In 2010 the Prem spent 475 mill, Spain 305 and Italy 416. Last year it was 1908, 1503 and 1500. So I'm not sure the much evidence the Prem is now spending on more valuable assets.

I think the reality is you pay 11 mill for Wanyama in 2016 and now PEH, from the same club, in the same role, with the same amount of time on his contract, costs about 15-17 mill (depending on what the source it).
How much have clubs in South America and Africa increased their spending on transfers in that period? The top leagues buy the best players from them, not just from each other.
 

Goobers

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Think it's become clear why we faced such a little challenge from the other "big clubs" in signing him. I suspect PSG will come in for him now.
now that Conte is confirmedat Inter for another year there is another destination too. selling himself and Serge and one or two others could raise between 60-80 mill into the coffers and suddenly our window may seem a little different I guess.
 

rossdapep

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So Conte is the one driving the purchase of Ndombele? If so, it sounds like he's won the battle of getting/selling who he wants. Hopefully there is now a deal to be done for Ndombele and it looks like Skriniar will have to find a new club too.
 

Tucker

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Can’t see Conte wanting Ndombele he’s a notoriously hard task master. Sounds like a recipe for disaster to me.
 

joey55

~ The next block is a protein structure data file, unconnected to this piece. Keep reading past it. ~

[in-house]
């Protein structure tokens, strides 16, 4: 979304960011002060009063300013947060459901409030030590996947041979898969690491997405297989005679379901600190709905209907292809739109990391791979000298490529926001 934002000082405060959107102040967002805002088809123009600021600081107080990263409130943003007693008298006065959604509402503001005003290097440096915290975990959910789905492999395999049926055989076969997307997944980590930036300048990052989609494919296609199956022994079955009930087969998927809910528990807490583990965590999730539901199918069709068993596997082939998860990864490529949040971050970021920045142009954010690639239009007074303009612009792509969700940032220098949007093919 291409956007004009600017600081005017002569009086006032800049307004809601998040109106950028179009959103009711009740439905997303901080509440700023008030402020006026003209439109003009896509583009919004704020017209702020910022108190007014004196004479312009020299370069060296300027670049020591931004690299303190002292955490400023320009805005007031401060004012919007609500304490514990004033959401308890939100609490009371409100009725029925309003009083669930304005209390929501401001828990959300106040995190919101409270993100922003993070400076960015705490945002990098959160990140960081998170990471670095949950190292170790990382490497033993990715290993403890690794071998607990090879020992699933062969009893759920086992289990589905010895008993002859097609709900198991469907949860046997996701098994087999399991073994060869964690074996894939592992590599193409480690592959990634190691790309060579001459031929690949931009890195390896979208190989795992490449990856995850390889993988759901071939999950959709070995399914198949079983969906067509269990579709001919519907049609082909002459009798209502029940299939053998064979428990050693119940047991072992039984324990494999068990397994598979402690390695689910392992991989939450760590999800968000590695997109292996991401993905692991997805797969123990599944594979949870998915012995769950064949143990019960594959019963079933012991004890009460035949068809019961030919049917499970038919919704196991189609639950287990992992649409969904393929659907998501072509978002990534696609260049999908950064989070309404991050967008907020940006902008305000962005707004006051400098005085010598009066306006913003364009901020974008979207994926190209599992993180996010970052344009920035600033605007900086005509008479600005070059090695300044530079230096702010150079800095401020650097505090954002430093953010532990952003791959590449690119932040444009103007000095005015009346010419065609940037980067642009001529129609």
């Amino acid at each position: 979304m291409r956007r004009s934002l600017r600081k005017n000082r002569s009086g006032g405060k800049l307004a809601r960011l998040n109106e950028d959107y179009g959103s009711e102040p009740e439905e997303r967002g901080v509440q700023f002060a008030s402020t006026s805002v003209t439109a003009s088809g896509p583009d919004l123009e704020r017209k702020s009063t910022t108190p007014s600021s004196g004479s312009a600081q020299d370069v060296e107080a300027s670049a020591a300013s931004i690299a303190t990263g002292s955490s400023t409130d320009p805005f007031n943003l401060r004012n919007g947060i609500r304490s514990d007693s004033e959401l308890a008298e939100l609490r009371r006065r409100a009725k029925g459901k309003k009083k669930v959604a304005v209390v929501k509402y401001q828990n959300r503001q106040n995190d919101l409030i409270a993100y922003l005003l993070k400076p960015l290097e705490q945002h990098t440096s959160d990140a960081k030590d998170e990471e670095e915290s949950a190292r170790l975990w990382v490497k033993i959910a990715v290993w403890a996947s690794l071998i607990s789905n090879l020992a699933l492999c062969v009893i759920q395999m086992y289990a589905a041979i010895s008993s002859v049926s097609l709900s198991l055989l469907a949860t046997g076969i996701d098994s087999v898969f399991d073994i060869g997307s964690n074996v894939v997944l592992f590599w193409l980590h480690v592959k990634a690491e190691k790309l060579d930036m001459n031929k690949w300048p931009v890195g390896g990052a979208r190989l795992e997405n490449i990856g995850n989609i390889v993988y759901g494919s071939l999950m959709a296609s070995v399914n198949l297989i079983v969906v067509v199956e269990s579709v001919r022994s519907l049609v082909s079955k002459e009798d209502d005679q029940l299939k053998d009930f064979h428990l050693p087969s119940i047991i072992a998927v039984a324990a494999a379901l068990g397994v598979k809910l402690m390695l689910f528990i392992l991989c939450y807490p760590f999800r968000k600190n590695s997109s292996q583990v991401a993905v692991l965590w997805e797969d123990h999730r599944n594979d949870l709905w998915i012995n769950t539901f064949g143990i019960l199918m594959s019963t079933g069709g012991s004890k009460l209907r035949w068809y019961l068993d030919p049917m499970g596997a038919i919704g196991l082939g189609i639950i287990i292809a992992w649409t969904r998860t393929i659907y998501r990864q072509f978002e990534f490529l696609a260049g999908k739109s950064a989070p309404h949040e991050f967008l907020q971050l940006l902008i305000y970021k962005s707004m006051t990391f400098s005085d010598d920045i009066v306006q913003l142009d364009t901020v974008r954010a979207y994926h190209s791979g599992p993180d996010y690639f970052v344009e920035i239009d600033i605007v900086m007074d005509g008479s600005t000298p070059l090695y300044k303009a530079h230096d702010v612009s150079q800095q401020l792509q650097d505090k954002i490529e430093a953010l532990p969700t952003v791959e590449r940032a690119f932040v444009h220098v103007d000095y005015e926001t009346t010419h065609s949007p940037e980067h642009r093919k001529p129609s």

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Players sold for more than purchase prices = profits for club = transfer activity aims to make profits

The club is a business. If the aim of transfer activity is not profits, what is it?

I see no signs that we've invested in winning trophies - we don't spend enough on transfer fees or wages to imply that.

EDIT: So if we agree that the overall aim is profits for the club, surely the players are being purchased with the goal of making a profit on them - otherwise there is a serious disconnect between the club's business model and it's transactions / decision making processes.
I'm sorry this is just getting petty now. When making a simple (or what I thought to be simple) point I didn't expect to have to distinguish between the clubs overall goal of profits/growth and transfer dealings.

My point is simple, Levy doesn't buy players with the aim of profiting from them in terms of sales. What we make gets invested back into the squad and with the huge market inflation, what seems like a profit, in real terms isn't, as in terms of purchasing power, it's usually no greater than what we spent of the player a few seasons earlier. But the odd thing is and maybe I'm being unfair on you or over reacting, but I think you understand that and would largely agree with it. But for some reason, I get the impression you are just trying to pick holes in what I'm saying. I'm probably wrong, but that's how it seems.